Scientists say global warming is exacerbating adverse weather, with many countries experiencing deadly heatwaves and temperatures hitting records across Southeast and South Asia in recent weeks.
"At 13:09, the temperature at Xujiahui station hit 36.1 degrees Celsius (97 degrees Fahrenheit), breaking a 100-year-old record for the highest temperature in May," a post on the service's official Weibo account read, referring to a metro station in the centre of China's largest city.
The temperature at the bustling station climbed even higher to 36.7C (98F) later in the afternoon, the meteorological service said.
That put it a full degree above the old record, 35.7C, which has been recorded four times previously, in 1876, 1903, 1915 and 2018, according to the service.
Shanghai residents sweltered under the early-afternoon sun, with some apps showing a "feels like" temperature estimate of more than 40C (104F).
"I almost got heatstroke, it's really hot enough to explode," read one post on Weibo.
A man who gave his surname as Wu told AFP: "It's an environmental problem, the world is going to get hotter and hotter."
"I have the feeling that summers are becoming much hotter every year. I'm turning on the air conditioning sooner than before."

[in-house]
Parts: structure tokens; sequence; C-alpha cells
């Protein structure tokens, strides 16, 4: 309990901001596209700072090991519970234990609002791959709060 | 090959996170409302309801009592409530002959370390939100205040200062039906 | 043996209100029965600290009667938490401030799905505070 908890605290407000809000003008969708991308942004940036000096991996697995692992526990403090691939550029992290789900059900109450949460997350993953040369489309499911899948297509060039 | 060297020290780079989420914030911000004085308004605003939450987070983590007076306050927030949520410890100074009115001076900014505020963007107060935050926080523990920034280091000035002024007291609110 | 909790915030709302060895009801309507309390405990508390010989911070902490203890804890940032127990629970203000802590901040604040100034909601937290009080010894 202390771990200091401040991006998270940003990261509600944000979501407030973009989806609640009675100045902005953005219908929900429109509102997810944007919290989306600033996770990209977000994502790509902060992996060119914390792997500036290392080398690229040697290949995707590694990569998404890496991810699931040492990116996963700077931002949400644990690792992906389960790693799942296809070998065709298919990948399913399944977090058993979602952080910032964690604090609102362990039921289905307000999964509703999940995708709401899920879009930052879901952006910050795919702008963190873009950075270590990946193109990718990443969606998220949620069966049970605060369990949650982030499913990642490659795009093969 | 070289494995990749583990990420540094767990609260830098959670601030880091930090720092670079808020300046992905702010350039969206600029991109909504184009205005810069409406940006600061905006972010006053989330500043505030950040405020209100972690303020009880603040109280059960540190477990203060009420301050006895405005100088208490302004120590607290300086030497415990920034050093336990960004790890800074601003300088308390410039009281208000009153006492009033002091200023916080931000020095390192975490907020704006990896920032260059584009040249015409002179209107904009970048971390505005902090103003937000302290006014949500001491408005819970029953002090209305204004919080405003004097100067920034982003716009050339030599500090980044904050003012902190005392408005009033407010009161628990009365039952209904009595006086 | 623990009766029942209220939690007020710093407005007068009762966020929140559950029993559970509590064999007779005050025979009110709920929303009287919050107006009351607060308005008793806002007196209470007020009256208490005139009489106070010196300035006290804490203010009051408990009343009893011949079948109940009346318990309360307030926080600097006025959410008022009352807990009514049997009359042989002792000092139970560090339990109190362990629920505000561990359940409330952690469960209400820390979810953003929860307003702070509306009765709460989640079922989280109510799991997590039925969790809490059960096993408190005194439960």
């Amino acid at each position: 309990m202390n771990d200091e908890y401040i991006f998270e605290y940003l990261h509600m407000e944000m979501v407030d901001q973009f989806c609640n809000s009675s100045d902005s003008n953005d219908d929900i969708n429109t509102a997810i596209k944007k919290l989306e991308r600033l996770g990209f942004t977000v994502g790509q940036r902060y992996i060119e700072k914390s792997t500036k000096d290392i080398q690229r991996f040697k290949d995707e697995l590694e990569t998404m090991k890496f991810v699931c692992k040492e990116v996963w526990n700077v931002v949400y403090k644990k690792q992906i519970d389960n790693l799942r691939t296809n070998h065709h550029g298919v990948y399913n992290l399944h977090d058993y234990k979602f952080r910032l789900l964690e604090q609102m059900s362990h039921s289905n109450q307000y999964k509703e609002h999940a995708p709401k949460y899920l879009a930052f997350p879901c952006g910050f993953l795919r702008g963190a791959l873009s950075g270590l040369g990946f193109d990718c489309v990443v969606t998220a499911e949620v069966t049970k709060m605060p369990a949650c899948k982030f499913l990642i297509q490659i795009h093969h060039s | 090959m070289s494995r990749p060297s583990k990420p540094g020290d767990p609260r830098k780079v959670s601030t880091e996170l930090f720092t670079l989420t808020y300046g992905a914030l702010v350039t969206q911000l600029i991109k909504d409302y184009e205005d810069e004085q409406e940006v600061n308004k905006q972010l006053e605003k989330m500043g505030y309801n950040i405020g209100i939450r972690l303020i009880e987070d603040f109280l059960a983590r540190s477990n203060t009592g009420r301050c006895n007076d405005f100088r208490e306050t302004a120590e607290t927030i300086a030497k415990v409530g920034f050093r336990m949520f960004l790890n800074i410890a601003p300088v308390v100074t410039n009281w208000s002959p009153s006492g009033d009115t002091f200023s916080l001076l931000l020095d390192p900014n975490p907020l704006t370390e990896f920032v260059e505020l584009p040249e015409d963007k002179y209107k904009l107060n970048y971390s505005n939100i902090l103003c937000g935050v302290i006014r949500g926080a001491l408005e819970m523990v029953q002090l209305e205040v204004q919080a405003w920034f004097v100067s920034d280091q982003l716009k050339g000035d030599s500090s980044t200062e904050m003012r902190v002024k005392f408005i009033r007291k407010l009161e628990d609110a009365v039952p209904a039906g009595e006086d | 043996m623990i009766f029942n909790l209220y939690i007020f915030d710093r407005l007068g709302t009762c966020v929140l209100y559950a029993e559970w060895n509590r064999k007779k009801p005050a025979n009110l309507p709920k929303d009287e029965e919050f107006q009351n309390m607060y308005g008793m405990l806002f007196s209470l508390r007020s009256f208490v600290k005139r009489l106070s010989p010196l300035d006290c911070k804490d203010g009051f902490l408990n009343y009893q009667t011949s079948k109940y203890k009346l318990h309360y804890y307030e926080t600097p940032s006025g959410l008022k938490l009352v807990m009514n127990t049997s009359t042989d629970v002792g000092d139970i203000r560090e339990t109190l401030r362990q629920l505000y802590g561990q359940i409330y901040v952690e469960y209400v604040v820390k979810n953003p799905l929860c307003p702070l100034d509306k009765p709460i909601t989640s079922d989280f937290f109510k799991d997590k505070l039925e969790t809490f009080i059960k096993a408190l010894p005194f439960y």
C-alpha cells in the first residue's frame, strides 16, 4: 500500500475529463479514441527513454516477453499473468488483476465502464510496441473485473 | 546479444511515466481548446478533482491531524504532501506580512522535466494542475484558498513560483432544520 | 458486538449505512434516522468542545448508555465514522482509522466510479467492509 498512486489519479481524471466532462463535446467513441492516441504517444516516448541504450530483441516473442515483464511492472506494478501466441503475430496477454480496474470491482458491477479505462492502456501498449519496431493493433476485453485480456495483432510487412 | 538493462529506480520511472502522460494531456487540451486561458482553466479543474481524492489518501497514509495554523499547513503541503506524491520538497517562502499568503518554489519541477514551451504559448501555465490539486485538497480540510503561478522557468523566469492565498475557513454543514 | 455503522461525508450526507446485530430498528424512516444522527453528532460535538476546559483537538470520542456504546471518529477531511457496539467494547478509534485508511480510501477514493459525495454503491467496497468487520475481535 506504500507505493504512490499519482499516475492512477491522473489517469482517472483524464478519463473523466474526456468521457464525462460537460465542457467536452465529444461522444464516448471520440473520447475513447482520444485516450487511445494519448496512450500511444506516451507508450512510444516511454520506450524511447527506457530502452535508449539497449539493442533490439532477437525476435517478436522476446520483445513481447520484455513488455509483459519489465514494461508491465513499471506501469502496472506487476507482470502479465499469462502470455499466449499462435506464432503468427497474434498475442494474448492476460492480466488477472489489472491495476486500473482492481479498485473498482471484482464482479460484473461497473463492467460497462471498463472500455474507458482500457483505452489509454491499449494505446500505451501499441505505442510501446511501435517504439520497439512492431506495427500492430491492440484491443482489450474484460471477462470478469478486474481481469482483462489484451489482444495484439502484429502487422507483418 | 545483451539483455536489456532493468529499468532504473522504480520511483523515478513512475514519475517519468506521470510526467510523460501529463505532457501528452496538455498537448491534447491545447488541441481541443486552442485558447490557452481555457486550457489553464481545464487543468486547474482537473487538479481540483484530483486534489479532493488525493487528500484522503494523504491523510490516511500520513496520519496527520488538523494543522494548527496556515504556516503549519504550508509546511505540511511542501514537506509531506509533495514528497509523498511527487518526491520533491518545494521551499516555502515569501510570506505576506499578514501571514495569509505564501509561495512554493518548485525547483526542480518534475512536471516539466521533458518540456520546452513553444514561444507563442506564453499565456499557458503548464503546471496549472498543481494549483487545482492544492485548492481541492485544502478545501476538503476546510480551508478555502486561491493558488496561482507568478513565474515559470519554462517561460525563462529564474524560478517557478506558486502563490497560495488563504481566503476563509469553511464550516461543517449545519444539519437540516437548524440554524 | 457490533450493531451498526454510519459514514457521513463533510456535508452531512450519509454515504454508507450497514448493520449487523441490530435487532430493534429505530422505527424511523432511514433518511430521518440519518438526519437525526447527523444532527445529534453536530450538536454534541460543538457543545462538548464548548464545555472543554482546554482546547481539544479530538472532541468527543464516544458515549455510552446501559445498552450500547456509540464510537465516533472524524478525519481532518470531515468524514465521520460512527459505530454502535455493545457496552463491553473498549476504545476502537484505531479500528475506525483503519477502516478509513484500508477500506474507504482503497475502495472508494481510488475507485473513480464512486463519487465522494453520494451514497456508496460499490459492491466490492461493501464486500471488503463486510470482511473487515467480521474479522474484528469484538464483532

Parts of India saw temperatures above 44C (111F) in mid-April, with at least 11 deaths near Mumbai attributed to heat stroke on a single day.
In Bangladesh, Dhaka suffered its hottest day in almost 60 years.
The city of Tak in Thailand recorded its highest-ever temperature of 45.4C (114F), while Sainyabuli province in Laos hit 42.9C (109F), an all-time national temperature record, the study by the World Weather Attribution group said.
A recent report from the United Nation's Intergovernmental Panel on Climate Change warned that "every increment of global warming will intensify multiple and concurrent hazards".
In May, the United Nations warned it is near-certain that 2023-2027 will be the warmest five-year period ever recorded, as greenhouse gasses and El Nino combine to send temperatures soaring.
There is a two-thirds chance that at least one of the next five years will see global temperatures exceed the more ambitious target set out in the Paris accords on limiting climate change, the UN's World Meteorological Organization (WMO) said.
The 2015 Paris Agreement saw countries agree to cap global warming at "well below" two degrees Celsius above average levels measured between 1850 and 1900 -- and 1.5C if possible.
The global mean temperature in 2022 was 1.15C above the 1850-1900 average.
"Although it makes me worried, on the policy level we have to look to the country," Shanghai resident Jenny told AFP on Monday.
"Only the authorities will have the capability to be able to make changes. Because what we can do as individuals is very limited."